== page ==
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Is Marijuana A 'Safe' Drug?

Moorestown Patch columnist Marsia Mason opines that America's attitude toward Mary Jane might be a little backwards.

Is Marijuana A 'Safe' Drug?

Embarrassing as it is to admit, the rest of the world has moved on but my Internet server is still AOL. When practically everyone else has gone the Gmail route, the Comcast carrier, or some other server, I soldier on with AOL for one or two reasons that seem rather ludicrous but keep me there nonetheless. 

First and foremost: my silly screen name, “Gungamom.” When my youngest son was toddling around, he had an imaginary friend named Gunga who was responsible for nothing but mischief 24/7. Once, when I brought home a brand-new car, “Gunga” scraped it with his bicycle handlebars, leaving a gash on the driver’s side that just about brought me to tears. Gunga was in time-out, along with my son, for the next 10 years.

Despite the many curveballs Gunga threw at me over the years, Gungamom became my cherished screen name because it reminded me of a time when sweet, sticky hugs from little boys were commonplace and when one silly little boy thought he could fool me into believing he hadn’t done anything wrong by blaming misdeeds on his silent partner. When I tried to use the same screen name on other servers, it had already been taken. One server asked me if I wanted to be “MuthaGunga,” which sounded like my gangsta handle. Another one thought I might like "gungamama123," my prison alias. No thanks, guys.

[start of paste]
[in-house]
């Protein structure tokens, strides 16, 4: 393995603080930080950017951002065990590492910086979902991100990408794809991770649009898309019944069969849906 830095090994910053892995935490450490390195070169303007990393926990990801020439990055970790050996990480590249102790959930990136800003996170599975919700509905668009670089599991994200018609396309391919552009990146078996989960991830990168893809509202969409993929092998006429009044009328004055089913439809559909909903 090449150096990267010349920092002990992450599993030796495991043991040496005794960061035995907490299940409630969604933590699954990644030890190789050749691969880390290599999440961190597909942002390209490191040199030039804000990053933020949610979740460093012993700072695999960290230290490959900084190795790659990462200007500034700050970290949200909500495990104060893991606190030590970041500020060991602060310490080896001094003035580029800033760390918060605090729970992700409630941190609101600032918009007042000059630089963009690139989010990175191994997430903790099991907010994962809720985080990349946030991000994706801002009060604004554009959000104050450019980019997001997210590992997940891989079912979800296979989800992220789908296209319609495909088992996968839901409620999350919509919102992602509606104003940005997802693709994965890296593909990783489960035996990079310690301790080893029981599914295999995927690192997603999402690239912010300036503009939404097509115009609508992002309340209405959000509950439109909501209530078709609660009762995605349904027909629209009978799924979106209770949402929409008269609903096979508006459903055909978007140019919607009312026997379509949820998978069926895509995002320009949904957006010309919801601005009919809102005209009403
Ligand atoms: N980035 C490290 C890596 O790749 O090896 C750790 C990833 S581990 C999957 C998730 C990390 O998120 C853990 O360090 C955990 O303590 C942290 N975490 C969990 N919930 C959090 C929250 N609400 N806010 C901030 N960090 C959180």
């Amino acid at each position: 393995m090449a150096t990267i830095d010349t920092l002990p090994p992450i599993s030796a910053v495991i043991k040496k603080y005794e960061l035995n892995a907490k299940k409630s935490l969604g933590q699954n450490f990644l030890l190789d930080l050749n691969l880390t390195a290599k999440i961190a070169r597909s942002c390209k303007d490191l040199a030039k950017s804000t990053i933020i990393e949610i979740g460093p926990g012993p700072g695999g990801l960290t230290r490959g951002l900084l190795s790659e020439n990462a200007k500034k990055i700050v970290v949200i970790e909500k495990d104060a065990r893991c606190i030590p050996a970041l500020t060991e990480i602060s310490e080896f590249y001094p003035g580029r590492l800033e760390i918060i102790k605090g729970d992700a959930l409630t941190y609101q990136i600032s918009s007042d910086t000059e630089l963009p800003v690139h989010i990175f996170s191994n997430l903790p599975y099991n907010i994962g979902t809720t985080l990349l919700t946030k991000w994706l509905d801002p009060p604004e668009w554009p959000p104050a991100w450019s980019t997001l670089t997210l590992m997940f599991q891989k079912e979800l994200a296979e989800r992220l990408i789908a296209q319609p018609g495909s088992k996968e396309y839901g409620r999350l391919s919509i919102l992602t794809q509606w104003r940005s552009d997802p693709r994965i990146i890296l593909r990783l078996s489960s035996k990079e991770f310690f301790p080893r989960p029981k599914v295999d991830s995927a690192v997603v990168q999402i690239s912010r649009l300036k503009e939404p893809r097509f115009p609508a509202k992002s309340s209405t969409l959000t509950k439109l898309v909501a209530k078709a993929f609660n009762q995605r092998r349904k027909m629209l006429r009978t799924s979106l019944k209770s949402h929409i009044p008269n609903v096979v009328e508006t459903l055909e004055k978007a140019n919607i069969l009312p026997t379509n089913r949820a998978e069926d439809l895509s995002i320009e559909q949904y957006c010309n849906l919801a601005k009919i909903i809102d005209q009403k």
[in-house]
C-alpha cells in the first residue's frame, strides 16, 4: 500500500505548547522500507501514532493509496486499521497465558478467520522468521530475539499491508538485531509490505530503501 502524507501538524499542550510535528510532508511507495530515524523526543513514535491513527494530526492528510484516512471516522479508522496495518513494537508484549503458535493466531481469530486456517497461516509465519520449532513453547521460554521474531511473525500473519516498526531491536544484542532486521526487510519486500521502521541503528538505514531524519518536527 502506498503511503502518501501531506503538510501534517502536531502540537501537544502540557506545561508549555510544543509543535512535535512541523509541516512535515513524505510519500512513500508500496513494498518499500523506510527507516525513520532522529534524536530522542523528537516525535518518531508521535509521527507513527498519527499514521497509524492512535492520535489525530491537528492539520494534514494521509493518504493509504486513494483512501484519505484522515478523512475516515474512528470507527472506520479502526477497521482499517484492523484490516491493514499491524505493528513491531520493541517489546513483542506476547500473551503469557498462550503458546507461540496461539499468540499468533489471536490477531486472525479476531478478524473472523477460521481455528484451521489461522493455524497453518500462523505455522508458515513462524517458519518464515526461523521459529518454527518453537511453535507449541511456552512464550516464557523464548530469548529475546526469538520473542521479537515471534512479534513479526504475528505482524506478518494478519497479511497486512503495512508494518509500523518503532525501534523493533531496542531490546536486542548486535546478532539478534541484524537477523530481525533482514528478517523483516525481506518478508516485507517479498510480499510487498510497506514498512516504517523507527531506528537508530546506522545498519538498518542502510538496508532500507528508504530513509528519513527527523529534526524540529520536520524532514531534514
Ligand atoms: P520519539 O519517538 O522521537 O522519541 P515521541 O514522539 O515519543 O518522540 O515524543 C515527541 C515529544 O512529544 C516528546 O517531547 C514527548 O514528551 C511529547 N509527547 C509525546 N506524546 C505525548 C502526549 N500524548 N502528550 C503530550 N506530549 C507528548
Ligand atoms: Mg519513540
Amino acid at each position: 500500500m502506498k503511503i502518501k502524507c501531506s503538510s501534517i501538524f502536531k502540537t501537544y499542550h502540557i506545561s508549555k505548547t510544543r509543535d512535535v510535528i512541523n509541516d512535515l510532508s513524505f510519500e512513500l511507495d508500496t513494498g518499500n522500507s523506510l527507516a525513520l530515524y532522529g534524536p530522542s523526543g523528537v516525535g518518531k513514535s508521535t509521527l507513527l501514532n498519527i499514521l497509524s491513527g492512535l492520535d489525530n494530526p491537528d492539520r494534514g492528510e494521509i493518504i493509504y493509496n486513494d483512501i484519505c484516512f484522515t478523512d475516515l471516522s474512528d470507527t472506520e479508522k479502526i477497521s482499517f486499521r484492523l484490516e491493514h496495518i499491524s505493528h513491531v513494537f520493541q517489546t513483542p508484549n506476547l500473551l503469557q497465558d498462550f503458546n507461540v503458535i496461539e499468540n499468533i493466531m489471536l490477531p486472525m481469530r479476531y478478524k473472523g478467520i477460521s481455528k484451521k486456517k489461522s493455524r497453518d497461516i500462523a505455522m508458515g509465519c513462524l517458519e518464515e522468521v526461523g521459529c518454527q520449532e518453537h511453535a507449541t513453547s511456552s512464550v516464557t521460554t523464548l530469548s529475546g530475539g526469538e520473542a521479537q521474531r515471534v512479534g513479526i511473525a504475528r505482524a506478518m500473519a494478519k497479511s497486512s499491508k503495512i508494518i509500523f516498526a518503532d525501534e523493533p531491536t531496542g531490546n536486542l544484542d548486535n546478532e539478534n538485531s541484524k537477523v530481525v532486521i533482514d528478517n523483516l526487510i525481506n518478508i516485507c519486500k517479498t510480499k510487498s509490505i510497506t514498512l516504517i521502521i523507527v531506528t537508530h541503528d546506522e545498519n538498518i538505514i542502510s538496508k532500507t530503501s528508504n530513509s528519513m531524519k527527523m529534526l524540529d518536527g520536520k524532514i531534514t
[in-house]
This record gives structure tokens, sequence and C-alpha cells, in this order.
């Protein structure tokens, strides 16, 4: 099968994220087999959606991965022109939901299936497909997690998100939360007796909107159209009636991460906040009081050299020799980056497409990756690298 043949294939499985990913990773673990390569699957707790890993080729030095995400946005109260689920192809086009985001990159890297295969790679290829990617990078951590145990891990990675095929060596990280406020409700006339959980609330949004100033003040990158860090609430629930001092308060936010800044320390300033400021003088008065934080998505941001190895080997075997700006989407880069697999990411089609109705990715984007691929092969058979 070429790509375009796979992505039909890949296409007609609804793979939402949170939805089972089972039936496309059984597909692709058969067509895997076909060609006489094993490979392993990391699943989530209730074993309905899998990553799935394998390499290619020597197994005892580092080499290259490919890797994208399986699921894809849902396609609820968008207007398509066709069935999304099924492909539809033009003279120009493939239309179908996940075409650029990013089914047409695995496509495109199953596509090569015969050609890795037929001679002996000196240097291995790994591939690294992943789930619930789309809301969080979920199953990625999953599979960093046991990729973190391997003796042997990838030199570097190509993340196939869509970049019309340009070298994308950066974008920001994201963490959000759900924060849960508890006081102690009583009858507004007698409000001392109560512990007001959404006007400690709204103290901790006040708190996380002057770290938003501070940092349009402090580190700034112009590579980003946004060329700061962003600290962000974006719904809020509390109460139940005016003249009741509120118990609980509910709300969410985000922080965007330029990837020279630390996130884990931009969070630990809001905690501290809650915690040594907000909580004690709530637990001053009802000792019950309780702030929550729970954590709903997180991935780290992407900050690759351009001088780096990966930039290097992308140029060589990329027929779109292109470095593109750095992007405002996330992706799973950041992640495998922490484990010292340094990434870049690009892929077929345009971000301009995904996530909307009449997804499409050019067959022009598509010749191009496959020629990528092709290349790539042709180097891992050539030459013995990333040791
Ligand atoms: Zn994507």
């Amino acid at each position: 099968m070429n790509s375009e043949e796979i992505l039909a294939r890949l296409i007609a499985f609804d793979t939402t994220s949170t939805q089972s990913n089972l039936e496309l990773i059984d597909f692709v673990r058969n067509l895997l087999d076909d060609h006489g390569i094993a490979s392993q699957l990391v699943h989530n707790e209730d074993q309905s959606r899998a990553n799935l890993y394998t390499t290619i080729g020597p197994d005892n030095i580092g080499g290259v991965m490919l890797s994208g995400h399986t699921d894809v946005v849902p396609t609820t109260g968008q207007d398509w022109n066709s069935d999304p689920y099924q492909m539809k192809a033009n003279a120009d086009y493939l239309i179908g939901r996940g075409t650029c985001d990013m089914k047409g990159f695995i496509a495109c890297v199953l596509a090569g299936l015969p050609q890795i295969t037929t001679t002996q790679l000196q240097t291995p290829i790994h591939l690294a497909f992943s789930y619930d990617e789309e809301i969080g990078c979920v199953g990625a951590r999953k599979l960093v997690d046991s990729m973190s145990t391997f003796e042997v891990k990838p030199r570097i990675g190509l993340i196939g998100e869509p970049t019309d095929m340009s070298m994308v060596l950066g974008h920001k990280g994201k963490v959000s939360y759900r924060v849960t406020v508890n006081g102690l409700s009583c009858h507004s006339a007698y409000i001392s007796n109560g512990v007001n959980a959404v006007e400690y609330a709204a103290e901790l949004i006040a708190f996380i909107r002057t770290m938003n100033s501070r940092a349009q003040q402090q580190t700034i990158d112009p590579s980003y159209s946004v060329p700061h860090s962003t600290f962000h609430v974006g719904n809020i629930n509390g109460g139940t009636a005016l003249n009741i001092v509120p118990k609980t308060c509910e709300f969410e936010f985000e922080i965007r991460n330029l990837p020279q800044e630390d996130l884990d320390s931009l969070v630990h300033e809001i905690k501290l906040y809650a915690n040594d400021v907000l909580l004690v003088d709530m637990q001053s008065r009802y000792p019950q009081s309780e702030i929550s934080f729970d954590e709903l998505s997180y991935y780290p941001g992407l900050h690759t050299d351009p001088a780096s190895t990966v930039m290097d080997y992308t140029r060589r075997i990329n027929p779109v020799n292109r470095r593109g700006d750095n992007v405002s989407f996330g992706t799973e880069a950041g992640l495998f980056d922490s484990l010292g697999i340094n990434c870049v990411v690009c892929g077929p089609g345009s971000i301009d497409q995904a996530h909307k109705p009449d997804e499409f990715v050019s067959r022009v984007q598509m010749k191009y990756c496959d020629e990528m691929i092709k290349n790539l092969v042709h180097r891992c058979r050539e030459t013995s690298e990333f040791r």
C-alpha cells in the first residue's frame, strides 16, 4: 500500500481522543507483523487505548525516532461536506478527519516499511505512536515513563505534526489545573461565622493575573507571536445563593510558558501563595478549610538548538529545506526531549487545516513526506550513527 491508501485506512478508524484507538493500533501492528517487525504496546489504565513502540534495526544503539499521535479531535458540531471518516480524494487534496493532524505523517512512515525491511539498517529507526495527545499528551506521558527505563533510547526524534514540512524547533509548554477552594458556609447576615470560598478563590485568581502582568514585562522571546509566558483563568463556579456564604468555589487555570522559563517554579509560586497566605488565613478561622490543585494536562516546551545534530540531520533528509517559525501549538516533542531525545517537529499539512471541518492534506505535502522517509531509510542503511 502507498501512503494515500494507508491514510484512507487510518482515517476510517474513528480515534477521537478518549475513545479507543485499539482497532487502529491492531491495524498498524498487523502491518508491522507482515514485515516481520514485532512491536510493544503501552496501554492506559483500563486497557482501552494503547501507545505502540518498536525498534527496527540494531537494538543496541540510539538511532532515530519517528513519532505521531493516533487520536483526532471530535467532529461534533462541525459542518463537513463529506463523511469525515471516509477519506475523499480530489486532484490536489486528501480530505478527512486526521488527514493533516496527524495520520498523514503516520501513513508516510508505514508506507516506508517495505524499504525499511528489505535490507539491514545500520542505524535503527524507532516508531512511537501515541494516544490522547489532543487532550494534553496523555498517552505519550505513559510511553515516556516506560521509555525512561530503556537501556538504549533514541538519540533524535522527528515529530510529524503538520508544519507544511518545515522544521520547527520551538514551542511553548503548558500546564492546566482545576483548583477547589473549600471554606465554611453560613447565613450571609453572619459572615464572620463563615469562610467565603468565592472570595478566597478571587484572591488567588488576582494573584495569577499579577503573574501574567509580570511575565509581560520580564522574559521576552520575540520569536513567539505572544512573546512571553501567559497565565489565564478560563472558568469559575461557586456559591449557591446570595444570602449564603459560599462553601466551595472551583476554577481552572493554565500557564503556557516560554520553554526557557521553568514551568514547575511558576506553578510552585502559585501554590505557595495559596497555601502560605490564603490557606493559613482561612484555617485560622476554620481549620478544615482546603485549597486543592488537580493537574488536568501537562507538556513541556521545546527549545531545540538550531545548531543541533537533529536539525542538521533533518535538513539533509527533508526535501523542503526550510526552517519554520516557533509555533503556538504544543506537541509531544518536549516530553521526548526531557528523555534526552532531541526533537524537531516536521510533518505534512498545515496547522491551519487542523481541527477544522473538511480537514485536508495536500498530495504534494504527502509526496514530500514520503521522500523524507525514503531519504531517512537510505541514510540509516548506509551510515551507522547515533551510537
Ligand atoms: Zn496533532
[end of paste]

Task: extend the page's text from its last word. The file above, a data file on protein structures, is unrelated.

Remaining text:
I have stuck with AOL for another reason. I like the kooky stories that pop up, the little quizzes that have one guessing which recreational drug is being abused by how many people, or the one a few weeks ago that asked how many deaths can be attributed to marijuana vs. alcohol. It was one of those trick questions, but the statistics are hard to ignore.

According to the Huffington Post, in an article from late 2013, at least 2,331 deaths EACH DAY are attributed to alcohol abuse: